Who says pop rock can't be simultaneously catchy and good? Sure, it's mostly true, but there are the exceptions. Even in the independent music world, where it's harder to thrive. But Southlen, now a trio of Barbosas, has managed to make this happen over the past few years. Never one to stay dormant, Southlen has continued to refine their craft since their wonderful album XVII, and has delivered up five new songs in their latest EP, Young Hearts.
Since their first full-length album, Loving Life, Living Love, Southlen has drifted further away from the "rock" aspect of their music, and is now working with more of the "pop" side. It's not quite a large leap from XVII to Young Hearts, but it is very noticeable--and it proves to be a good decision for the guys. The EP starts off with "Wild Love," a waltzy tune written by a man with an aching heart (but it's an ache he clearly doesn't mind as long as he has the love of God). I love Southlen's ability to take simple instrumentation and make something lovely out of it; for instance, adding some vocal harmonies and occasional finger snaps to make it some kind of pop/gospel hybrid. "Babylon" follows smoothly with an even catchier tune. It's the song that comes closest to their material from XVII. The song uses the Biblical idea of the land of Babylon, a picture of religious confusion, and brings it back on us as humans: "We're Babylon, Babylon, that's not where we belong, when sin pulls me to the edge, His grace draws me in again." Though we're so quick to choose almost anything else over God, "Babylon" is also a reminder of how sweet His grace is in those situations. They also use the idea of reaping what you sow in the spiritual sense: "Sow repentance, reap forgiveness, come in from the rain, sow in pain, you reap in pain, stop playing this old game."
About halfway through the tracklist, things slow down a little for "Worn," which is strictly acoustic. It's a lovely ballad with a little bit of southern in it, and it's a perfect song for those times when you feel worn out in life. It's a solid song, though if there's a weak one in the bunch, "Worn" is probably it. It's followed by my personal favorite track, "Can't Give It Up." It's a very confident song, with music that meshes the styles of fun., Maroon 5, and OneRepublic, but still manages to sound like its own song. The second verse is sung by a young lady (presumably a friend of the band), named Brooke Ashley. Her voice is strong, and can easily rival any of the singers on the radio today. The song title is a clear indication of the song's message, and the lyrics drive it home: "Fire and rain by night, tears fall like bombs from the sky, and if sticks and stones come to break my bones, I still know You're loving me, You overcame the world, You overcame my world, now I can't help but to believe." Young Hearts finishes with the song of the same name (which you can get for free on Volume 4 of JFH's compilation series right here), and it's a great way to bring things to a close. With a little Owl City flair, the song declares the band members' hearts for Jesus, and the love they've found only in Him. It's light-hearted, musically, but also very serious about Jesus being our everything. The only critique I have to offer for this song (as well as "Can't Give It Up") is that it ends so suddenly. I feel like the band could've added a little more music and maybe a fade-out to "Young Hearts," while extending the fade-out of "Can't Give It Up." Other than that, they're both wonderful songs.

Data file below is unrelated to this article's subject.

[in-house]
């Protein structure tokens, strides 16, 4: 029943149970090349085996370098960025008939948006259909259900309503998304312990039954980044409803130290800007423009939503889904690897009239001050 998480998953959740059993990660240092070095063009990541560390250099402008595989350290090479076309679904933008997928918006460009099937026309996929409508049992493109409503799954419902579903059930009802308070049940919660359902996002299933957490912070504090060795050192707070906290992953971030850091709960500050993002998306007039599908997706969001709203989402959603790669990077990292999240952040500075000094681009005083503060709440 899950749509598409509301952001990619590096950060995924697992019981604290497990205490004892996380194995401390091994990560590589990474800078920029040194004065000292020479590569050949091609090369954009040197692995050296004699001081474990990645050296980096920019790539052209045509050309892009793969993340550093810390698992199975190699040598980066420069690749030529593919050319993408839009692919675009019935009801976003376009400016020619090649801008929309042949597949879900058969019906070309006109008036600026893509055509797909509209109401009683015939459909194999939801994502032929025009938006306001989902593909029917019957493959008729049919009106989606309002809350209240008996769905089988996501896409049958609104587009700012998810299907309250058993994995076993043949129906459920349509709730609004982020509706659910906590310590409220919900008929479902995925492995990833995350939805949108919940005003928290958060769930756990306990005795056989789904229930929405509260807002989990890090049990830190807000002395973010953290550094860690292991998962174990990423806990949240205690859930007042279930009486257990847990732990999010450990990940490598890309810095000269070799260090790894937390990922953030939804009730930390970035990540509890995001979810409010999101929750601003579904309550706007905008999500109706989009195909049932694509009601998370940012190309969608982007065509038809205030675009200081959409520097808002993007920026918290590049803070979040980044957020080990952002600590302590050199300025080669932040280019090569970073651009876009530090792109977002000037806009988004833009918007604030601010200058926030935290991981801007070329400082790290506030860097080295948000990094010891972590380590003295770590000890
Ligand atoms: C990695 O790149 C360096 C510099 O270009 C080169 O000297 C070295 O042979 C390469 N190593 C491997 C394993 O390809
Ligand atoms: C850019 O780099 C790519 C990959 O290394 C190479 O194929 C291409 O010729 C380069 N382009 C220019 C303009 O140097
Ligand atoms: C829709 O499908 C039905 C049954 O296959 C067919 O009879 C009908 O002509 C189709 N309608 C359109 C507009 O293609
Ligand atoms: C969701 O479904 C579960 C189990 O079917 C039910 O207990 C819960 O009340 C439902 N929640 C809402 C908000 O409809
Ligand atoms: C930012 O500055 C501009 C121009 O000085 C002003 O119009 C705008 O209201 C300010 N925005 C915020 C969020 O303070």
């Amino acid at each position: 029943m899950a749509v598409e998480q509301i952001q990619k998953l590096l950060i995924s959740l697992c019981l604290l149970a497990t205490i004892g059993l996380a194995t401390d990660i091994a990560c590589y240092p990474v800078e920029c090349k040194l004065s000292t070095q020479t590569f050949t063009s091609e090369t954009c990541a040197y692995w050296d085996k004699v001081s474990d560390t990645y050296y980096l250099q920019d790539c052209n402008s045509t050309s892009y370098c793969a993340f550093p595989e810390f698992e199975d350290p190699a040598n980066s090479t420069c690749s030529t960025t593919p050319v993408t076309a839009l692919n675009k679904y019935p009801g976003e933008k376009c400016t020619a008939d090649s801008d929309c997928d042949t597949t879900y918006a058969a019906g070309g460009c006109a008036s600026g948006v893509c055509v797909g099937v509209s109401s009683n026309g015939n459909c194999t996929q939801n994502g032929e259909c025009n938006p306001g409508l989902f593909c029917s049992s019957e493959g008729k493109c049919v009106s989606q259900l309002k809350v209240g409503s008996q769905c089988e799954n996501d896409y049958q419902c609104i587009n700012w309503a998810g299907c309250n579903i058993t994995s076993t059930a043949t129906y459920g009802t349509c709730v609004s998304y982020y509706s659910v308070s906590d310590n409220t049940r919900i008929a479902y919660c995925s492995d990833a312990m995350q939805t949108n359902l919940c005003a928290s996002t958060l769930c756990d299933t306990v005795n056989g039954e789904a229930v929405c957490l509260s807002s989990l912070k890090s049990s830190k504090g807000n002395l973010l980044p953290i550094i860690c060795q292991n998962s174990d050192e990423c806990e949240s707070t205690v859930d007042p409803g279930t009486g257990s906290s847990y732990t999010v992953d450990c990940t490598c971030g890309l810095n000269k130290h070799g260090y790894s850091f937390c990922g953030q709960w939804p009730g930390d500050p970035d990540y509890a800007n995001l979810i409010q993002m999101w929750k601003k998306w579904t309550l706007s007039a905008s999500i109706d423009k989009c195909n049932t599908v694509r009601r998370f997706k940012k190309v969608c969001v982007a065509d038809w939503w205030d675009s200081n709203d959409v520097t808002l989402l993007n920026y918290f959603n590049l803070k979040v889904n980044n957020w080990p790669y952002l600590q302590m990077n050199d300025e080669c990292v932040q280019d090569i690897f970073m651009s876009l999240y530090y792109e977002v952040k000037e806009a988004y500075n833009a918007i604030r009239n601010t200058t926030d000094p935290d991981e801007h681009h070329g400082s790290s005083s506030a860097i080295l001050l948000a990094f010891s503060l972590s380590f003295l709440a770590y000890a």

I keep ending up pleasantly surprised by what Southlen offers with each new album. They know how to evolve while maintaining their identity as a band, and they always focus on creativity without putting their spirituality out to pasture. The band recently went from five members down to three, and it seems like that may have brought them closer together as a band. I love the direction they've taken with Young Hearts, and if this EP is a prelude to a forthcoming full-length album, it's one I'll need to add to my calendar.
- Review date: 10/28/14, written by Scott Fryberger of Jesusfreakhideout.com